On January 11, 2017, the Southern District of Texas granted Viacom International Inc. summary judgment on its trademark infringement claim against IJR Capital Investments, LLC’s name for its proposed restaurant, “The Krusty Krab.”
“The Krusty Krab” is a fictional restaurant that, since 1999, has appeared on Nickelodeon’s animated television series “SpongeBob SquarePants.” In response to IJR’s filing of an intent-to-use application for THE KRUSTY KRAB and preparations to use that mark in connection with restaurant services., Viacom sued alleging, among other things, trademark infringement and dilution.
Because Viacom had no federal trademark registration for “The Krusty Krab,” Viacom first had to prove that it owned valid common law rights in the mark. The Court found that Viacom owned rights because: (1) it has used “The Krusty Krab” continuously since 1999; (2) “The Krusty Krab” was featured in 166 of 203 episodes; (3) “The Krusty Krab” was depicted in two SpongeBob feature films released in 2004 and 2015, which had total gross receipts of over $470 million; and (4) Viacom sells licensed “The Krusty Krab” consumer products. The Court rejected IJR’s argument that Viacom could not establish trademark rights in the title of a fictional restaurant, stating that trademark protection can extend to specific ingredients of a successful television series, including symbols, design elements, and characters which the public directly associates with the plaintiff or its product.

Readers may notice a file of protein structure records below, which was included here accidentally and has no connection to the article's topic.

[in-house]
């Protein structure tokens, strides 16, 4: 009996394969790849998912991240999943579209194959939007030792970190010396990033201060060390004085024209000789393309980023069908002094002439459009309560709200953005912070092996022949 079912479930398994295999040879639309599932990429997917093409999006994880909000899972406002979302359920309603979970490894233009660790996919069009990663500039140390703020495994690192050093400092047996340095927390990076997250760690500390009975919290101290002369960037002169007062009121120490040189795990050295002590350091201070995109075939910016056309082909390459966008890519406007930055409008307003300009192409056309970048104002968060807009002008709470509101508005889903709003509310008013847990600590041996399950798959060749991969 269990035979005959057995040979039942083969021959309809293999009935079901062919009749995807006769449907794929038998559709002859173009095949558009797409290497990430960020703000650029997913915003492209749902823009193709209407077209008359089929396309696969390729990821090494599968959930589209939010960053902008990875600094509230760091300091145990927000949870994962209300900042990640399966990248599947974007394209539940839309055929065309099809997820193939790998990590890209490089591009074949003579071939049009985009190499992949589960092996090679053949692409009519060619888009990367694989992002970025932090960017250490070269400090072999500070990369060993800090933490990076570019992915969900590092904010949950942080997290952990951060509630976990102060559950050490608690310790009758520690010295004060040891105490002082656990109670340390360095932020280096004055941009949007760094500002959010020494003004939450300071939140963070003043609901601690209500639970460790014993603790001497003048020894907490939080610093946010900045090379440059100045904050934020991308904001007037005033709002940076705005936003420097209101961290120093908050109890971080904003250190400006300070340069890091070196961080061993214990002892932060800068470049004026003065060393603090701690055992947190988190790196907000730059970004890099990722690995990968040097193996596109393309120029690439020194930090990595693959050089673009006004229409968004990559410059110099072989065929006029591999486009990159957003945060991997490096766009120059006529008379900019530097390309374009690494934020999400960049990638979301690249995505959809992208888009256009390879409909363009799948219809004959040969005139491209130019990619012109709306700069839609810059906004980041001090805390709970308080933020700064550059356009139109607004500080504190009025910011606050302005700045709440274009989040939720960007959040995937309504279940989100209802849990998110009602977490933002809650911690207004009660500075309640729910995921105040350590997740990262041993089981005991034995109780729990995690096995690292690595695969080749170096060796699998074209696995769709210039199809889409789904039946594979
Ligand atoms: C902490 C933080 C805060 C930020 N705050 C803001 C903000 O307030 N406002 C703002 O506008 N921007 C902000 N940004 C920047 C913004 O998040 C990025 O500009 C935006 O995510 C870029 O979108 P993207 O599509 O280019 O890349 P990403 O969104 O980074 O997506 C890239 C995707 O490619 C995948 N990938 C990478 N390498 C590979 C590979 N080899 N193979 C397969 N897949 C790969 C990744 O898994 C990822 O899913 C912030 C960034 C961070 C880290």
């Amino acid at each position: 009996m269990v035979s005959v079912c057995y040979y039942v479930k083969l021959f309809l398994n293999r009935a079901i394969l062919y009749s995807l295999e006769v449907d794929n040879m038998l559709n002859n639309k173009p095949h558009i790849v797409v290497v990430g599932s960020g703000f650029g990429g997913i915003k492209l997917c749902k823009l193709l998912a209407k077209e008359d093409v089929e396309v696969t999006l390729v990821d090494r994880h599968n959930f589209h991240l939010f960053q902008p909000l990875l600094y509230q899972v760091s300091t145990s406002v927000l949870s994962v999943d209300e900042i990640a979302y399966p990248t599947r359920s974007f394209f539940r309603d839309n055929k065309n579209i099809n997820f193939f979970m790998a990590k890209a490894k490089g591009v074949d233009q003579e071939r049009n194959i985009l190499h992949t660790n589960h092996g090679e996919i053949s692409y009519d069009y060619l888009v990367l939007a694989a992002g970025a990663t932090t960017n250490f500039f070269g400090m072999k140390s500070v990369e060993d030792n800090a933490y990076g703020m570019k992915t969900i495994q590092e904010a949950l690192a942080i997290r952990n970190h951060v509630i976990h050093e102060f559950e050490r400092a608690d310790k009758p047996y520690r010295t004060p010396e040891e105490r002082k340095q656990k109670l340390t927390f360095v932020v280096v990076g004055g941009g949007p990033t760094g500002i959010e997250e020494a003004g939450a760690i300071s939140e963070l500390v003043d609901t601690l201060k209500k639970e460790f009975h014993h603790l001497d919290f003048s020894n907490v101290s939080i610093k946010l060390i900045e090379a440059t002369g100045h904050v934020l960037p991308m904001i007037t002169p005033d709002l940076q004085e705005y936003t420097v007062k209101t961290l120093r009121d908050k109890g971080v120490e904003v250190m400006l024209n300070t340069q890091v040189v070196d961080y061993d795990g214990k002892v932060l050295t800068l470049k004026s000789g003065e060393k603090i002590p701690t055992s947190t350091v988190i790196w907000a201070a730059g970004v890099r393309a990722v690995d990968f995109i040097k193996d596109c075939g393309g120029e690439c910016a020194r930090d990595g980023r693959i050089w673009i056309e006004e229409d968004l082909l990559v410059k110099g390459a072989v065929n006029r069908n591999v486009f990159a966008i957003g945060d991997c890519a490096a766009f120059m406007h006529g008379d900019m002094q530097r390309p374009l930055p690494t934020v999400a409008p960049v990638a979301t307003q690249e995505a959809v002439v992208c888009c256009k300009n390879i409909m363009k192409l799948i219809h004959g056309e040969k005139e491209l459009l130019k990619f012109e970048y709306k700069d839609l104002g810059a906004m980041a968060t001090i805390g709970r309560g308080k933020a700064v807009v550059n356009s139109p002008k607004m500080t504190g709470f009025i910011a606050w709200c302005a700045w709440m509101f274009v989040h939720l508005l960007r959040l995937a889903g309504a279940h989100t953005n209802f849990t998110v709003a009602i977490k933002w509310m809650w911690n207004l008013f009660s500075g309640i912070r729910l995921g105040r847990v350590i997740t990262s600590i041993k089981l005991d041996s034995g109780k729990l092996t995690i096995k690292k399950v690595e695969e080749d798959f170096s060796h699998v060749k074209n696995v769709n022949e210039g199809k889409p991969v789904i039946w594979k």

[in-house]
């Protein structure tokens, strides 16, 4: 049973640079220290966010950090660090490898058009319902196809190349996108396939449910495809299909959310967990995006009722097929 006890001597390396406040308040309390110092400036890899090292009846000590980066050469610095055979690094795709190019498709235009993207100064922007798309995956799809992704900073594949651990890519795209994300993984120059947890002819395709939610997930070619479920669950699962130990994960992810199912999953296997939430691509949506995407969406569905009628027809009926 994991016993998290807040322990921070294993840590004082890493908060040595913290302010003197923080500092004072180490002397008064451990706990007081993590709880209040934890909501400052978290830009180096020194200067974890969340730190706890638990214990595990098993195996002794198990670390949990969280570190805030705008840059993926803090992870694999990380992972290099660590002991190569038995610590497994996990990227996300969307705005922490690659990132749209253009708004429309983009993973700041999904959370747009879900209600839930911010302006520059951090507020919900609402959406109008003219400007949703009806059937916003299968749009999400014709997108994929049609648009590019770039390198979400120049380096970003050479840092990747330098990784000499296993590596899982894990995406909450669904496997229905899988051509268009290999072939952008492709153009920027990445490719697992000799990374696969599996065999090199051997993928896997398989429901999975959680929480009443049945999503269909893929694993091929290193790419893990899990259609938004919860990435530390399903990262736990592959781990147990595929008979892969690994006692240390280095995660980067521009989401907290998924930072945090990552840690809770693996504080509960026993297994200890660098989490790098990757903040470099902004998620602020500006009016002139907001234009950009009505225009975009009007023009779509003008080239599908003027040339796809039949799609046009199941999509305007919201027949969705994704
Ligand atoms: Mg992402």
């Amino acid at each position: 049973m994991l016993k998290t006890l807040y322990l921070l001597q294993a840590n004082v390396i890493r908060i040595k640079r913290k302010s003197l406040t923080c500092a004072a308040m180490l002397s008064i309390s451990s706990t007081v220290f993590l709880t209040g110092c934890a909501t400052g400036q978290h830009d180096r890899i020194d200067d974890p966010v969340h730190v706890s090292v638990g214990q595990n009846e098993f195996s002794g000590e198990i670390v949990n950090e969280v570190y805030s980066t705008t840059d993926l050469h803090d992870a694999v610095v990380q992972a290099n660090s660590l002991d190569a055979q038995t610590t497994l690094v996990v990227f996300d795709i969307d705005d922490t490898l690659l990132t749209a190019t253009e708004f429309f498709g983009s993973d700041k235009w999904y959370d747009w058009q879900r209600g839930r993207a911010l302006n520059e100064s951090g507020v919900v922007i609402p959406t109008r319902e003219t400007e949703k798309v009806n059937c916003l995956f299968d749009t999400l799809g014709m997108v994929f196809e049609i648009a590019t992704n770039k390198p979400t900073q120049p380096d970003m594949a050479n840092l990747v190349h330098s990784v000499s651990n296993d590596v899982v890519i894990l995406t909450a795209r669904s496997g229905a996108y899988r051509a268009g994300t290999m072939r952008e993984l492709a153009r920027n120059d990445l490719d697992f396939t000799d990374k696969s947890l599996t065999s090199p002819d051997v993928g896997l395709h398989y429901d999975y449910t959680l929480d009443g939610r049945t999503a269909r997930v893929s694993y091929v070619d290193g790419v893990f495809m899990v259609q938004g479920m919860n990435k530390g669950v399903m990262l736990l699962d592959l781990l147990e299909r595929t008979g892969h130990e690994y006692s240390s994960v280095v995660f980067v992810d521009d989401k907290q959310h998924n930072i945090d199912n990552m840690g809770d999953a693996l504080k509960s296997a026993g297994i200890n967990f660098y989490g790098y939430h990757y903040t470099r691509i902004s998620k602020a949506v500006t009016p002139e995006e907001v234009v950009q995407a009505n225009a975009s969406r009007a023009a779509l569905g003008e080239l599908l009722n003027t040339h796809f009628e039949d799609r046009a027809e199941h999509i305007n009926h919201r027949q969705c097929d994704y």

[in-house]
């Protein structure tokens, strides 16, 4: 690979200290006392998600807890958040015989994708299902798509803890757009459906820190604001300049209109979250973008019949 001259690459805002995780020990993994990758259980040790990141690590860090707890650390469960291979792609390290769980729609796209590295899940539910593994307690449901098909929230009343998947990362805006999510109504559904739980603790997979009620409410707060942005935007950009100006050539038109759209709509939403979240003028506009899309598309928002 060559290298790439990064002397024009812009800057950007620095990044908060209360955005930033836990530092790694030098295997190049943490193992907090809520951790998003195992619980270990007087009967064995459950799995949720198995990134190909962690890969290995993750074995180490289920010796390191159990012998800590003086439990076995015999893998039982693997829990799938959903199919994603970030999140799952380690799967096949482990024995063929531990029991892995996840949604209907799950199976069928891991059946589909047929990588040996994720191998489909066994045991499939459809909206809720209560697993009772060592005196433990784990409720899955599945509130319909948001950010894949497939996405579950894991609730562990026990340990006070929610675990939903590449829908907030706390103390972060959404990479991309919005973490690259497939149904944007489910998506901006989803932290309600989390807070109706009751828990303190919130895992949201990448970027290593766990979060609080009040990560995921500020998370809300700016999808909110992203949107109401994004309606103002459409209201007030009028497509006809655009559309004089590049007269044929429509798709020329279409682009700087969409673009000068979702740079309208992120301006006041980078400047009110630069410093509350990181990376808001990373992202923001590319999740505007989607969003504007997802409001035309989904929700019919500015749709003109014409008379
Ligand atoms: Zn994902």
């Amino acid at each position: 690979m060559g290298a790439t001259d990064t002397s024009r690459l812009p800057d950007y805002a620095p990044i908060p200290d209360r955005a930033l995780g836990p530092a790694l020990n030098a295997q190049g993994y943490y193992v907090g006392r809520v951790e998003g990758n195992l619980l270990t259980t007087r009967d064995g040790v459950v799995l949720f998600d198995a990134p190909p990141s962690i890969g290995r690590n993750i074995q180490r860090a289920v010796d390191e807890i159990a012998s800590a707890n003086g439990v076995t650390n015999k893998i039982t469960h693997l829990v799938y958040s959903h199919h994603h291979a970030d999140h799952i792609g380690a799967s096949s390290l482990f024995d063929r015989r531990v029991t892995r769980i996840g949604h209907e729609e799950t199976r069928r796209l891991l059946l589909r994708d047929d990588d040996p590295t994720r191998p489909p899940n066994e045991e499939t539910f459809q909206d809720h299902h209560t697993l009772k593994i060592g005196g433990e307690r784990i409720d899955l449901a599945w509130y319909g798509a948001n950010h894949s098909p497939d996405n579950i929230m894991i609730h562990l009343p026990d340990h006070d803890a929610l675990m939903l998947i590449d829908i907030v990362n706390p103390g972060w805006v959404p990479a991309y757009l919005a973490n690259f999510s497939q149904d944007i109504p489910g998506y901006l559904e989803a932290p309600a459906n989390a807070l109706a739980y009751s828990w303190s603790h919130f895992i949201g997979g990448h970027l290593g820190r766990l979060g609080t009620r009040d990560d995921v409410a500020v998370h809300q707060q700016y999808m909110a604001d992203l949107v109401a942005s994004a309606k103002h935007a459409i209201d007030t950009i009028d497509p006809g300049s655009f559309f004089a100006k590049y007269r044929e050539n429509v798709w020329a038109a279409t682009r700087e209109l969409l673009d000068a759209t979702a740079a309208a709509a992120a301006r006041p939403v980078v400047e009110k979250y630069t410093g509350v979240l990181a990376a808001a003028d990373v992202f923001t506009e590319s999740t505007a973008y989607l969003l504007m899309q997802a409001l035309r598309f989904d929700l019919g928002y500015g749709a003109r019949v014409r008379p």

The Court also found a likelihood of confusion. Among other things, Viacom had a strong mark, the parties’ marks were identical, and there was an overlap in customer base. With respect to the similarity of the services, the Court found that IJR’s actual restaurant was sufficiently similar to Viacom’s fictional restaurant because consumers could mistakenly believe that IJR’s restaurant was licensed or otherwise authorized by Viacom. Viacom also produced survey evidence showing that 30% of respondents believe a restaurant named “The Krusty Krab” is operated or sponsored by Viacom. Because all of the likelihood-of-confusion factors supported Viacom, the Court granted Viacom summary judgment on its infringement claim.
The case is Viacom Int’l Inc. v. IJR Capital Investments, LLC, Case No. H-16-257.